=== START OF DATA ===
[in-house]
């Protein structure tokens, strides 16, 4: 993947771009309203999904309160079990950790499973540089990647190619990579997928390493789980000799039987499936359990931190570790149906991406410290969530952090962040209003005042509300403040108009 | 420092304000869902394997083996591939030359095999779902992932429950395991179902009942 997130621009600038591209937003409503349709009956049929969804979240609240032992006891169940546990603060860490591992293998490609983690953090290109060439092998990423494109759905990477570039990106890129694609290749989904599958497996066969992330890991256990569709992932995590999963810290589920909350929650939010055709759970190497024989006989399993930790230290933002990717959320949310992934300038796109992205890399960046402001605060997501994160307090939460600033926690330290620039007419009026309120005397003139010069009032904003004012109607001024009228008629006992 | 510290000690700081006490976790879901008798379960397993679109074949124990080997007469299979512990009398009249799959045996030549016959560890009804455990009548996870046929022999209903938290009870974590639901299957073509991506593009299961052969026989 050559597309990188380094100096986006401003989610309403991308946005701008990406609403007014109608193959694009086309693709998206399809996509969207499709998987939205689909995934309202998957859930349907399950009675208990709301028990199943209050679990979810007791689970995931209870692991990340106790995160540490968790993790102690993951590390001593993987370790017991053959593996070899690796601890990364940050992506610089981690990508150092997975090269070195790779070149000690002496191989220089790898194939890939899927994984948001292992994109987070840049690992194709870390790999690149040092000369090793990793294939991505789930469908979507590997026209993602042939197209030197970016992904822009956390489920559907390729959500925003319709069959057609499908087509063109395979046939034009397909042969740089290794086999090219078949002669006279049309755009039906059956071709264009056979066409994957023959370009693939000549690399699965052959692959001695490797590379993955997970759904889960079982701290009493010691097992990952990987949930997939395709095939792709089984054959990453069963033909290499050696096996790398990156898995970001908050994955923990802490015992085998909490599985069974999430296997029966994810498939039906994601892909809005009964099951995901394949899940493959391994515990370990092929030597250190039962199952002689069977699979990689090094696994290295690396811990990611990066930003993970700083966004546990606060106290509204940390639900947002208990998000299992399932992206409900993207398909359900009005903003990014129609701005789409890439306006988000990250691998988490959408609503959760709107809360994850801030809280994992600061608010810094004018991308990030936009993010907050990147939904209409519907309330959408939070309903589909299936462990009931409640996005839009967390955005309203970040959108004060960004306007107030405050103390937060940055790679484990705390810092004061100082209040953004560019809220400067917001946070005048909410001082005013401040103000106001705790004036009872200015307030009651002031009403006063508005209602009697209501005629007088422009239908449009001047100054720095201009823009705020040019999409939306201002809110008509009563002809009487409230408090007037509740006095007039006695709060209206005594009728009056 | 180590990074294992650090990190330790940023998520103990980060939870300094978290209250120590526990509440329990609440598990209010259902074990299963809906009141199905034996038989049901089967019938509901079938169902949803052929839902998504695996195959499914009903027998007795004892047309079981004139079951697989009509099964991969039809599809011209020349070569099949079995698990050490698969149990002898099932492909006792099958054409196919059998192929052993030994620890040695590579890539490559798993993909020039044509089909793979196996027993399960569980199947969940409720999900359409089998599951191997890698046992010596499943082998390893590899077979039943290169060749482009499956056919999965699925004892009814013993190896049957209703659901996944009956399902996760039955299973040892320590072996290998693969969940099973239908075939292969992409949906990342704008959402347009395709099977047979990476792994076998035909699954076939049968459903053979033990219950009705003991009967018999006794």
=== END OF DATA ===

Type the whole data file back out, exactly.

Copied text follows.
[in-house]
């Protein structure tokens, strides 16, 4: 993947771009309203999904309160079990950790499973540089990647190619990579997928390493789980000799039987499936359990931190570790149906991406410290969530952090962040209003005042509300403040108009 | 420092304000869902394997083996591939030359095999779902992932429950395991179902009942 997130621009600038591209937003409503349709009956049929969804979240609240032992006891169940546990603060860490591992293998490609983690953090290109060439092998990423494109759905990477570039990106890129694609290749989904599958497996066969992330890991256990569709992932995590999963810290589920909350929650939010055709759970190497024989006989399993930790230290933002990717959320949310992934300038796109992205890399960046402001605060997501994160307090939460600033926690330290620039007419009026309120005397003139010069009032904003004012109607001024009228008629006992 | 510290000690700081006490976790879901008798379960397993679109074949124990080997007469299979512990009398009249799959045996030549016959560890009804455990009548996870046929022999209903938290009870974590639901299957073509991506593009299961052969026989 050559597309990188380094100096986006401003989610309403991308946005701008990406609403007014109608193959694009086309693709998206399809996509969207499709998987939205689909995934309202998957859930349907399950009675208990709301028990199943209050679990979810007791689970995931209870692991990340106790995160540490968790993790102690993951590390001593993987370790017991053959593996070899690796601890990364940050992506610089981690990508150092997975090269070195790779070149000690002496191989220089790898194939890939899927994984948001292992994109987070840049690992194709870390790999690149040092000369090793990793294939991505789930469908979507590997026209993602042939197209030197970016992904822009956390489920559907390729959500925003319709069959057609499908087509063109395979046939034009397909042969740089290794086999090219078949002669006279049309755009039906059956071709264009056979066409994957023959370009693939000549690399699965052959692959001695490797590379993955997970759904889960079982701290009493010691097992990952990987949930997939395709095939792709089984054959990453069963033909290499050696096996790398990156898995970001908050994955923990802490015992085998909490599985069974999430296997029966994810498939039906994601892909809005009964099951995901394949899940493959391994515990370990092929030597250190039962199952002689069977699979990689090094696994290295690396811990990611990066930003993970700083966004546990606060106290509204940390639900947002208990998000299992399932992206409900993207398909359900009005903003990014129609701005789409890439306006988000990250691998988490959408609503959760709107809360994850801030809280994992600061608010810094004018991308990030936009993010907050990147939904209409519907309330959408939070309903589909299936462990009931409640996005839009967390955005309203970040959108004060960004306007107030405050103390937060940055790679484990705390810092004061100082209040953004560019809220400067917001946070005048909410001082005013401040103000106001705790004036009872200015307030009651002031009403006063508005209602009697209501005629007088422009239908449009001047100054720095201009823009705020040019999409939306201002809110008509009563002809009487409230408090007037509740006095007039006695709060209206005594009728009056 | 180590990074294992650090990190330790940023998520103990980060939870300094978290209250120590526990509440329990609440598990209010259902074990299963809906009141199905034996038989049901089967019938509901079938169902949803052929839902998504695996195959499914009903027998007795004892047309079981004139079951697989009509099964991969039809599809011209020349070569099949079995698990050490698969149990002898099932492909006792099958054409196919059998192929052993030994620890040695590579890539490559798993993909020039044509089909793979196996027993399960569980199947969940409720999900359409089998599951191997890698046992010596499943082998390893590899077979039943290169060749482009499956056919999965699925004892009814013993190896049957209703659901996944009956399902996760039955299973040892320590072996290998693969969940099973239908075939292969992409949906990342704008959402347009395709099977047979990476792994076998035909699954076939049968459903053979033990219950009705003991009967018999006794």